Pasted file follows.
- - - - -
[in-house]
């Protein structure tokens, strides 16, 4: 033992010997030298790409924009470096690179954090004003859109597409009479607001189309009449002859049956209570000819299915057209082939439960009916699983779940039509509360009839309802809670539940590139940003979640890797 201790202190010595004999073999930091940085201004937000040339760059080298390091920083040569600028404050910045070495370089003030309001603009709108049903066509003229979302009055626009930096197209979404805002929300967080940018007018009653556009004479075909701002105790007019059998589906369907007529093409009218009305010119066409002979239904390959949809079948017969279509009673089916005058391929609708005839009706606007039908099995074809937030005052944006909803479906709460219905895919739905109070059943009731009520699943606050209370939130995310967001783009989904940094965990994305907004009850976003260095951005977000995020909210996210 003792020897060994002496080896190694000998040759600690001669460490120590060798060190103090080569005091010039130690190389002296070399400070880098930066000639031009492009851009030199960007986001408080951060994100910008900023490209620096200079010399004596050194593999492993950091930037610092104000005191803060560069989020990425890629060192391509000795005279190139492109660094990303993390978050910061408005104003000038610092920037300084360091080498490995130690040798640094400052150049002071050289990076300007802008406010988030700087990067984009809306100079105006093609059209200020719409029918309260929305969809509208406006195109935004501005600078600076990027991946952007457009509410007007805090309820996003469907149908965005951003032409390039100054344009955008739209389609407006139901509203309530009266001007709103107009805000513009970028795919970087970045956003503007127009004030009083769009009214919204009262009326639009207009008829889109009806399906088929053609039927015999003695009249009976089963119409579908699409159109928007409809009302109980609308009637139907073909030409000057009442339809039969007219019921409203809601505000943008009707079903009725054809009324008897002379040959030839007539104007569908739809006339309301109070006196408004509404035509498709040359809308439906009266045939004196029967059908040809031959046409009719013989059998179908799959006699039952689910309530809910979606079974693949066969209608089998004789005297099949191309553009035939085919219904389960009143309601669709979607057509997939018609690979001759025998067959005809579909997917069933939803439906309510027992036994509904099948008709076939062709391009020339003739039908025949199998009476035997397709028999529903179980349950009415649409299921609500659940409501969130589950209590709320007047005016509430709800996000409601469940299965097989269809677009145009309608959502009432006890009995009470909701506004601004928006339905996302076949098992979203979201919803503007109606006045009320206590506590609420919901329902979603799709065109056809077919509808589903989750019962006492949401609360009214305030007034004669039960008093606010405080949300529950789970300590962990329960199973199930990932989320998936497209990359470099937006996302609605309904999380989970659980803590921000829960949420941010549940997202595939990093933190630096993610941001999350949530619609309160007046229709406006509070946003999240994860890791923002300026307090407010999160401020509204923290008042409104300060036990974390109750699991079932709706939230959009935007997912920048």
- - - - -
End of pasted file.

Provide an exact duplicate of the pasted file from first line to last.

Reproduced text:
[in-house]
């Protein structure tokens, strides 16, 4: 033992010997030298790409924009470096690179954090004003859109597409009479607001189309009449002859049956209570000819299915057209082939439960009916699983779940039509509360009839309802809670539940590139940003979640890797 201790202190010595004999073999930091940085201004937000040339760059080298390091920083040569600028404050910045070495370089003030309001603009709108049903066509003229979302009055626009930096197209979404805002929300967080940018007018009653556009004479075909701002105790007019059998589906369907007529093409009218009305010119066409002979239904390959949809079948017969279509009673089916005058391929609708005839009706606007039908099995074809937030005052944006909803479906709460219905895919739905109070059943009731009520699943606050209370939130995310967001783009989904940094965990994305907004009850976003260095951005977000995020909210996210 003792020897060994002496080896190694000998040759600690001669460490120590060798060190103090080569005091010039130690190389002296070399400070880098930066000639031009492009851009030199960007986001408080951060994100910008900023490209620096200079010399004596050194593999492993950091930037610092104000005191803060560069989020990425890629060192391509000795005279190139492109660094990303993390978050910061408005104003000038610092920037300084360091080498490995130690040798640094400052150049002071050289990076300007802008406010988030700087990067984009809306100079105006093609059209200020719409029918309260929305969809509208406006195109935004501005600078600076990027991946952007457009509410007007805090309820996003469907149908965005951003032409390039100054344009955008739209389609407006139901509203309530009266001007709103107009805000513009970028795919970087970045956003503007127009004030009083769009009214919204009262009326639009207009008829889109009806399906088929053609039927015999003695009249009976089963119409579908699409159109928007409809009302109980609308009637139907073909030409000057009442339809039969007219019921409203809601505000943008009707079903009725054809009324008897002379040959030839007539104007569908739809006339309301109070006196408004509404035509498709040359809308439906009266045939004196029967059908040809031959046409009719013989059998179908799959006699039952689910309530809910979606079974693949066969209608089998004789005297099949191309553009035939085919219904389960009143309601669709979607057509997939018609690979001759025998067959005809579909997917069933939803439906309510027992036994509904099948008709076939062709391009020339003739039908025949199998009476035997397709028999529903179980349950009415649409299921609500659940409501969130589950209590709320007047005016509430709800996000409601469940299965097989269809677009145009309608959502009432006890009995009470909701506004601004928006339905996302076949098992979203979201919803503007109606006045009320206590506590609420919901329902979603799709065109056809077919509808589903989750019962006492949401609360009214305030007034004669039960008093606010405080949300529950789970300590962990329960199973199930990932989320998936497209990359470099937006996302609605309904999380989970659980803590921000829960949420941010549940997202595939990093933190630096993610941001999350949530619609309160007046229709406006509070946003999240994860890791923002300026307090407010999160401020509204923290008042409104300060036990974390109750699991079932709706939230959009935007997912920048």